Enclosed in a wall approximately 1800 meters long, the city is rectangular in shape, and developed, as did most cities initially Roman, with straight roads and right angles. The main roads led to four towered gates and the Arno—a major river flowing in from the west coast—at first lay outside its gates. Located at the apex of main roads and a large river, found Florence growing rapidly, commercial activity and trade thrived, as did the city.
Christianity made its way to Florence in the second century and by the next, churches began to spring up like the shoots of spring flowers. Today there are close to forty churches and it is these religious houses that are partially responsible for the birth of the Renaissance.
Like so many other locations in Italy, Florence was prey to the pillaging of the Barbarian invasions of the Dark Ages. And though the city built more interior city walls, they too fell to the Lombards, the dark period of the city’s history.
But from out of the darkness, came the light.
By the 8th century, a feudal system was established in Florence, in truth throughout Tuscany, and the city became a county of the Holy Roman Empire, changes that were both a blessing and curse. More city walls were constructed, more gates for protection and grandiosity, and over the next few centuries Florence continued to prosper and its population to grow exponential; a flurry of activity leading to one of human evolution’s greatest eras, the Renaissance.
Any great accomplishment or movement or change in the direction of human kind, does not come about because of one circumstance or the efforts of one human, but from a conglomeration of magnificent events…the perfect storm. Such was the Renaissance and its birth in a city named Florence.
Its inception can be found, in part, in the politics of the city. A strife-ridden communal system gave way to an oligarchy, a system that would rule the city on and off for hundreds of years. The greatest of all the oligarchies belong to the Medici family (who are not only minor players in The King’s Agent, but who will be taking more center stage in my current works-in-progress). Yes, these were men who had undeniable, dare I say obnoxious, certainty in their superiority, but they were also gifted with open curious minds whose craving for knowledge and truth and beauty brought new and enlightening concepts to within the city walls. Harking back to the teachings of the Greeks and the Romans, they revived the value of the human being and, within this eagerness for knowledge and enlightenment, Humanism was born. Man came to consider himself God’s greatest creation and combined with a craving for rational thought and an affirmation of the natural environment in which he existed. A distinctive characteristic of Humanism was the glory of art, of man’s ability to manipulate media into whatever form they chose.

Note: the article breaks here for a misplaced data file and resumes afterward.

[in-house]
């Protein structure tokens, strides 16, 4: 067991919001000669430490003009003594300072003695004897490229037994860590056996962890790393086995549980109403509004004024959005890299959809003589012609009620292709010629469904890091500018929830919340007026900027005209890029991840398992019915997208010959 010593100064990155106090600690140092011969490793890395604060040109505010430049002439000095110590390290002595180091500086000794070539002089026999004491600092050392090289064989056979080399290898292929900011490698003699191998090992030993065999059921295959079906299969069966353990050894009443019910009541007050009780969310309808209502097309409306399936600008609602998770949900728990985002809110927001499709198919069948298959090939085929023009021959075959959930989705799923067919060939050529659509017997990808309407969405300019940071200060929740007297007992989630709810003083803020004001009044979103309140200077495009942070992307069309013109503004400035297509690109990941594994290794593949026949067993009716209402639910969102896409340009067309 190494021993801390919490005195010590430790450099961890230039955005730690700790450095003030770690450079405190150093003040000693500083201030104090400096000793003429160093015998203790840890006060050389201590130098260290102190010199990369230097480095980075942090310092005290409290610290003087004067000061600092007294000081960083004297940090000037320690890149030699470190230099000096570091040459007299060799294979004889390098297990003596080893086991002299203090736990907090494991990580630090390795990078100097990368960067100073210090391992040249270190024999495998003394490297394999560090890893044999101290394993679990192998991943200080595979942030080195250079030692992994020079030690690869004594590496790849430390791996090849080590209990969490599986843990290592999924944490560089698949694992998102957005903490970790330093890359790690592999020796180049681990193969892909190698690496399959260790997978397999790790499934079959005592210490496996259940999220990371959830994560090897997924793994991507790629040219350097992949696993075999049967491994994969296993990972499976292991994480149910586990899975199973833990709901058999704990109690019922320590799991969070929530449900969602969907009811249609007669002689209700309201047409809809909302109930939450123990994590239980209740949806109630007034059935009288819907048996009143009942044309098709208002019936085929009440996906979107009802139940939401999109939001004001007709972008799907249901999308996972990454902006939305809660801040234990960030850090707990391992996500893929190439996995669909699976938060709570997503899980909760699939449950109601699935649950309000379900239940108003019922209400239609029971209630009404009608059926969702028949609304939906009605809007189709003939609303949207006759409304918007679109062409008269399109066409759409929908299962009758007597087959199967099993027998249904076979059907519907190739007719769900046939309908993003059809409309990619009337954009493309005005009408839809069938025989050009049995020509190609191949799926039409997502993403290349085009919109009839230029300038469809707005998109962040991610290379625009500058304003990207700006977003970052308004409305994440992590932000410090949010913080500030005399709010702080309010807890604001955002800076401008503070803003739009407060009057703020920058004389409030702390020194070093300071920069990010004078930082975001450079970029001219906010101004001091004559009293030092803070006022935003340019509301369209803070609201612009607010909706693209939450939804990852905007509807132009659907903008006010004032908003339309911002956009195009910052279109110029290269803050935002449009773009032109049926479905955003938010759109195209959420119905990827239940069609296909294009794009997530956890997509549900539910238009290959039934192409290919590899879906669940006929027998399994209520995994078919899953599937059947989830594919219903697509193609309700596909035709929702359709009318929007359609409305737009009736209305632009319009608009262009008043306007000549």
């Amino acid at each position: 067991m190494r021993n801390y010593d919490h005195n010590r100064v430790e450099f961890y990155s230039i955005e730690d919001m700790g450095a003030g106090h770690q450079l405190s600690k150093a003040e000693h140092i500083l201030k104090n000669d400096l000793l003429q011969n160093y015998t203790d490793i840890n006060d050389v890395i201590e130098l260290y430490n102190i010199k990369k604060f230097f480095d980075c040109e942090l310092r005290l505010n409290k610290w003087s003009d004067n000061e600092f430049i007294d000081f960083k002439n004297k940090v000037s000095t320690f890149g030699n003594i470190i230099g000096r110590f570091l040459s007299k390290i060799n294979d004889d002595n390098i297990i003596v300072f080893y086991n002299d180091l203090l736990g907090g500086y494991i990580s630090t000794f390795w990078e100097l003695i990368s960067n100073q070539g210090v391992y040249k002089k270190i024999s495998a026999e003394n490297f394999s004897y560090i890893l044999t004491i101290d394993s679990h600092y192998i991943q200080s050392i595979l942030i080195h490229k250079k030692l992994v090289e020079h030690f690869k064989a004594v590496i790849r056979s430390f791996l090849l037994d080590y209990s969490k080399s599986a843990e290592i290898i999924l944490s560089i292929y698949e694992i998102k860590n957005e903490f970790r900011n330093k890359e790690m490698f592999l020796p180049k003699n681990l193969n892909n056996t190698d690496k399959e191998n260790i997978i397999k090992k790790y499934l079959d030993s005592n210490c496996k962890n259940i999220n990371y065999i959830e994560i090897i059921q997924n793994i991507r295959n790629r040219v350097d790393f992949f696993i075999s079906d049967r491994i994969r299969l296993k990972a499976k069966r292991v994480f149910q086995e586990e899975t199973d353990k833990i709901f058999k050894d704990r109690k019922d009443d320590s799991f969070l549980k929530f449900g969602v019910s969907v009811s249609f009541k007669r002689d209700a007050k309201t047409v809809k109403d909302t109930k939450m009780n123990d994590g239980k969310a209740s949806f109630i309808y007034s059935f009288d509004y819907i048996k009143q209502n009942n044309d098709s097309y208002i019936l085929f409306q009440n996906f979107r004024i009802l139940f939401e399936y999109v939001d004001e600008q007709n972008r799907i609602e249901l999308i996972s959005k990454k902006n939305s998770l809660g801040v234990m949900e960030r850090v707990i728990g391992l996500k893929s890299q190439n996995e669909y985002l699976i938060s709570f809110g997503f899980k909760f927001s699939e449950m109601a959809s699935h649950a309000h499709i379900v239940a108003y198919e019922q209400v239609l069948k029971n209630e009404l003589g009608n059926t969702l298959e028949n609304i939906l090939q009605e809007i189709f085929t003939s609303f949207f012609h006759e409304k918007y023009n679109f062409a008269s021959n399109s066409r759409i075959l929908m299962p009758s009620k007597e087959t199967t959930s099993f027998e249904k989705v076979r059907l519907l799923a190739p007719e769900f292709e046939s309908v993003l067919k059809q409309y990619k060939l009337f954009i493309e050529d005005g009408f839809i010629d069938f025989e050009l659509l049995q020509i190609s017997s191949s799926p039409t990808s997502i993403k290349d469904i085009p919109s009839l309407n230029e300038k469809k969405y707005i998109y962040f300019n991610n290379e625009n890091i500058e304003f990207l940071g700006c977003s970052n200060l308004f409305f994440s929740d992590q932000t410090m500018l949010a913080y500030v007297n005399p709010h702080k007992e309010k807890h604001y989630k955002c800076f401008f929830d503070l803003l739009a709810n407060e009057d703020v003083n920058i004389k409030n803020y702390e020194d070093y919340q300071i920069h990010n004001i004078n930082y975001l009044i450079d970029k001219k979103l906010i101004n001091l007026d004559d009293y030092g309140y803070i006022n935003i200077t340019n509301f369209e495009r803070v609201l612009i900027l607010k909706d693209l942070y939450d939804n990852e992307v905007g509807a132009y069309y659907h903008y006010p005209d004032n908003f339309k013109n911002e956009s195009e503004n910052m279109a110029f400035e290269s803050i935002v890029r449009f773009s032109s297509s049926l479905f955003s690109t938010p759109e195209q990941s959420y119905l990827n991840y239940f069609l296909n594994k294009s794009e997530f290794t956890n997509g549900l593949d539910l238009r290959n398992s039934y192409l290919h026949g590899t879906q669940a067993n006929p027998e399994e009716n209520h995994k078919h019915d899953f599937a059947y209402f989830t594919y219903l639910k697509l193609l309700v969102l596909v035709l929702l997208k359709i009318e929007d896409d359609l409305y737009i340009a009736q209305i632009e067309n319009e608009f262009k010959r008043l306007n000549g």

The rise of Humanism, the profusion of churches—churches which needed pious artwork to compete with the glory of its architecture—combined with the unflattering urge of humans to outdo each other, brought together all the necessary ingredients for an artistic explosion: fertile temperament, a surplus of venues, and the need for the leading citizens to become the leading citizen, producing a plethora of patrons vying for the best artists of all sorts. It was a collision that had never happened before, one that some hope will happen once again (one that I personally believe took place in the 1960s).
But it was not only painters and sculptors that Florence and its rebirth produced, though there were those a plenty, to name a few: Giotto di Bondone, Masaccio, Domenic Ghirlandaio, Perugino, Michelangelo, Raphael, Botticelli, Titian, and, of course, Leonardo da Vinci. And those are just the upper echelon of painters. Architecture reigned supreme as well under the skillful hands of Brunelleschi (the architect of Santa Spirito cathedreal; the main setting of THE COMPETITION), Leone Alberti, Palladio, and Bramante. And their glory was all written about with equal talent by the writers of the age: Petrarch, Boccaccio, Luigi Pulci, and Poliziano. In fact, so many of Italy’s greatest writers and poets were connected to Florence, its dialect came to be known as the official Italian language, beginning with the appearance of Dante’s Il Divina Commedia, a powerful component of the multilayered tale that is The King’s Agent. The power of Florence was felt in almost every facet of Renaissance life. The currency of the city, the gold Florin, came to be the most valued, not only in Italian but to all the corners of Europe, from Hungary to Britain to Bruges, and everywhere in between, and helped to develop industry across the continent.